I’m pleased to share with you all, that year two was a success! I will be realistic about its challenges and no, I’m not a millionaire yet, but overall it was another wonderful year. I learned some tough lessons both personally and professionally over the past season, but my love for farming is still growing every day. Yes, it is hard work but hard work is welcome when you’ve been sitting around for two months. One reason I got into farming is because I get to rest all winter. Nothing beats being able to stay in your warm bed on a cold dark Monday morning in January. During my time off, I enjoyed spending time at home with my pup, seeing friends and family, and doing things for myself, not just the farm. It’s been a year since I moved into my bus, and it felt good to finally get some projects done inside. Now that I’m well rested (and getting a little antsy), it’s time to get to work. I’m excited for the new opportunities of this year and to implement all the lessons I learned from last season's adversities.
To nobody’s surprise, the weather was an issue for me. You’re probably thinking, “Duh Emily you’re farming in an unstable climate! Isn’t that part of why you’re farming in the first place?” And you’re not wrong. Silly me was just prepared for the wrong kinds of extreme weather. I lost a few crops early on because I was bracing for an intense onset of spring heat and was instead surprised with snowflakes and frozen seedlings. In the fall I was expecting to harvest a few crops that were instead trapped under a huge dump of early snow in November that uncharacteristically stuck around long into December. The heavy, sudden snow also did damage to my tunnel and greenhouse. The unusually damp weather created new pest problems for me as well. I didn’t realize that, while I didn’t have to protect my mustards from the heat, I should still have been protecting them against the hundreds of tiny flea beetles that made Swiss cheese holes in every leaf. At that moment I was very upset that I had no sellable arugula or mizuna, but I appreciated learning that lesson before investing more in my greens production. Losing a few beds last year means I can preventatively use row cover and save an entire plot this year. Going into 2023, I’m going to be prepared for as much as I possibly can.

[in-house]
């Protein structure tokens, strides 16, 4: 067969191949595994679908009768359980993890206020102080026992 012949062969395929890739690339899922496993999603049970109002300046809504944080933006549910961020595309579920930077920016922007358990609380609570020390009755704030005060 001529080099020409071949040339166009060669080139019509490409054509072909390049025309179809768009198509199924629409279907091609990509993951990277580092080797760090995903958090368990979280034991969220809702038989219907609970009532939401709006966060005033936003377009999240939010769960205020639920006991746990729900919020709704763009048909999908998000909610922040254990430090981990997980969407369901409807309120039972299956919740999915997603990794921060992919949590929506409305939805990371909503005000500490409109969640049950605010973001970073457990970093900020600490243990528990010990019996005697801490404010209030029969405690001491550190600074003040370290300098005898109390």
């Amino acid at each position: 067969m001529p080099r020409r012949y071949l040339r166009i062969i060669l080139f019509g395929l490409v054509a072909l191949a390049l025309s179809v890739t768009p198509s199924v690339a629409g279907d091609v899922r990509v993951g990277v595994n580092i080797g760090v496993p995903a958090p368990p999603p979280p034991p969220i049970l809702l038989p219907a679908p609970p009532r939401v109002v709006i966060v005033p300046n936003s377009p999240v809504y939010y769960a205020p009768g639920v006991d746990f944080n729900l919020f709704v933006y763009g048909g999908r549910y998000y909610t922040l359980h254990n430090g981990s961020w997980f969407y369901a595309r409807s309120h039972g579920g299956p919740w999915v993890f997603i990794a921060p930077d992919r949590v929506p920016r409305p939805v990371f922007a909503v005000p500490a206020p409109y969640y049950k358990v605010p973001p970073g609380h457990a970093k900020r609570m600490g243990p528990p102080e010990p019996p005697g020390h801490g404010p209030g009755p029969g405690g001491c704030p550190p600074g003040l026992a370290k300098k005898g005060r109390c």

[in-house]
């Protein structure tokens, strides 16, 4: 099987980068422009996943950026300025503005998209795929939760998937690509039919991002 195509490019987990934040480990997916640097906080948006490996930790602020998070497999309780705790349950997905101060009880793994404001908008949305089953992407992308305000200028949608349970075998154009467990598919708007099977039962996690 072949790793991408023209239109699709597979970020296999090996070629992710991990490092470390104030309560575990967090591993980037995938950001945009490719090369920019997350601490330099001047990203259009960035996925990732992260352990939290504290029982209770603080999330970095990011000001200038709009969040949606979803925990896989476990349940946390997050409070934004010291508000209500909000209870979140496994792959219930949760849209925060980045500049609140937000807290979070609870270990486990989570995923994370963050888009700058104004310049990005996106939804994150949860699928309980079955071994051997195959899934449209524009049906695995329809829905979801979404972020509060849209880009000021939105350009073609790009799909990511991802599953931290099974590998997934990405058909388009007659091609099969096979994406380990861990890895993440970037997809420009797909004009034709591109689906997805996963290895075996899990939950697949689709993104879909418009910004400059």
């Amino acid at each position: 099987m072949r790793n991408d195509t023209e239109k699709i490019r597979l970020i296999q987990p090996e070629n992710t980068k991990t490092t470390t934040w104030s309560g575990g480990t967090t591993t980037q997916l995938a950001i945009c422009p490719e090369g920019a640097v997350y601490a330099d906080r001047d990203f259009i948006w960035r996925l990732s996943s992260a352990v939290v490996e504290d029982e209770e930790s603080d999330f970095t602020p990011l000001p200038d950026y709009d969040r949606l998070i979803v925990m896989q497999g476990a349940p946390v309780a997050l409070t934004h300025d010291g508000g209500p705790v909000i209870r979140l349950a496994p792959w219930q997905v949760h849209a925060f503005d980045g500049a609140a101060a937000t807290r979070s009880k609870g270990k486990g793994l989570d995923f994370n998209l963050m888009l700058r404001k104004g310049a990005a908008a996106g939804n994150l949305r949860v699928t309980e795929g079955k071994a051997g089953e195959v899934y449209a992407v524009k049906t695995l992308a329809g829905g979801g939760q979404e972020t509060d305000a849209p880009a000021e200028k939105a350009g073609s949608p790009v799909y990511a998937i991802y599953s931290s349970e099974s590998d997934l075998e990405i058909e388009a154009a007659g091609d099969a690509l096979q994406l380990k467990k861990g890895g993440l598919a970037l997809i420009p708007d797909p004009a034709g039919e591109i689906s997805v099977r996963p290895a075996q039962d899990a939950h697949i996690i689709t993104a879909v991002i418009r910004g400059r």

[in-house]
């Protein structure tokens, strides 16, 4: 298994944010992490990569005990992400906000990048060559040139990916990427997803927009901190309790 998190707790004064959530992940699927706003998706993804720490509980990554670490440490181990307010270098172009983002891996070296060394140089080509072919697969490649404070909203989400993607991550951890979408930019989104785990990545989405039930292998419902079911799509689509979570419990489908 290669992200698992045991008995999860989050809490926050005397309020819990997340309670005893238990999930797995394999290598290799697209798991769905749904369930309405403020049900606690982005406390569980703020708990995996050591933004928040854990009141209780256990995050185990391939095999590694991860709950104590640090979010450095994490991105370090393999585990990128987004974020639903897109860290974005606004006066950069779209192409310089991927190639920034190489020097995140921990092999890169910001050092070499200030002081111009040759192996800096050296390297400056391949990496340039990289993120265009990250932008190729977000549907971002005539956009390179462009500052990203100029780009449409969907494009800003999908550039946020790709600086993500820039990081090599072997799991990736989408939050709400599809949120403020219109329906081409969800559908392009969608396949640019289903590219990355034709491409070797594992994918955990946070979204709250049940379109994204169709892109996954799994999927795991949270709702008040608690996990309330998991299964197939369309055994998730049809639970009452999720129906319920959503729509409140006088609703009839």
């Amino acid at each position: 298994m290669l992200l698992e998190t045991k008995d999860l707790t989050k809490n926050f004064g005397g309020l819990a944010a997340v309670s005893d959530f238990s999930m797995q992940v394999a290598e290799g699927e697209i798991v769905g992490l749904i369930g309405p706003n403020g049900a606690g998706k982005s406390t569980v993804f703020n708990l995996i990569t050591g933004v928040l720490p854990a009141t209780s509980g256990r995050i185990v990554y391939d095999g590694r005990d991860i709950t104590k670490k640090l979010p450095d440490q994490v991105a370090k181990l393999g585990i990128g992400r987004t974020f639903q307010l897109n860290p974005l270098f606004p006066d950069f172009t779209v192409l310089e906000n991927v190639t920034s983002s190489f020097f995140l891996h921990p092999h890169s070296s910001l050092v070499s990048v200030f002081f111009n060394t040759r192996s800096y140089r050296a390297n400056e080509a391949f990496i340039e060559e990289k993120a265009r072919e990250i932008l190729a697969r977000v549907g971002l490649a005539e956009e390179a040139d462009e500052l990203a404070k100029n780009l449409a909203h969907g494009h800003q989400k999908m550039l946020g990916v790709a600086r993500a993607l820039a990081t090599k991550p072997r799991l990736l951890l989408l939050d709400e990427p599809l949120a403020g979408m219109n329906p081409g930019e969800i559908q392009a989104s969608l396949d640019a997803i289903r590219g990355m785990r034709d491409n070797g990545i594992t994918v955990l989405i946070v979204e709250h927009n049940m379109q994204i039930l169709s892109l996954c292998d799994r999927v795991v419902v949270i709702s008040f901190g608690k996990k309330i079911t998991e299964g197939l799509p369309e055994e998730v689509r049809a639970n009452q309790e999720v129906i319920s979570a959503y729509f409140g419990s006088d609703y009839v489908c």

Any renter knows, not owning your own property comes with challenges, and renting land to farm on is definitely no exception. My friends at Beryles Organic Paradise gave me the opportunity to start Easy Earth Farm and I will forever be grateful to them. Understandably, they have their own long term plans for the property and I was feeling like it was time for me to move. It was through a love for trivia nights and small-scale farming that I found Adrian and Marla. They are a young couple who bought a small farm just down the road, and share a passion for positive communities as well as regenerative agriculture. We hit it off instantly so I packed up my tiny house, and the farm, and got ready for the shortest yet most challenging move of my life. Not only does this mean more growing space and resources, but also more opportunities. Together we’re going to expand our vegetables production, clean up the property and implement permaculture practices around the farm. As far as renting a farm goes, this situation is a dream come true, at least to me. To hear Adrian and Marla’s side of the story, go check out their Sprout Valley Farm page on our website.
Overall, 2022 was a year for me to observe, experiment, and expand my agricultural and business knowledge. The most important lesson I learned was to forgive myself for making mistakes. As a perfectionist, this was a difficult lesson to learn. It was only my second year farming, so mistakes were inevitable and there was no point beating myself up over them. When your to-do lists start looking like a collection of short stories, you have to come to terms with things being simply done instead of perfect. I also learned to pat myself on the back and give myself credit for everything I have learned and accomplished in just two years! It’s easy to get overwhelmed when things aren’t going exactly to plan but in those moments I step back to observe the bigger picture. I have so much to be grateful for and it’s much easier to learn from your mistakes when you approach them from a place of appreciation. Whether it’s lessons of self compassion or pest management, the farm is always teaching me something new and I am so excited for what enlightening lessons come out of the 2023 season.
Thank you all for reading and sharing this farming journey with me. Follow me on Instagram to stay up to date all season long. @easyearthfarm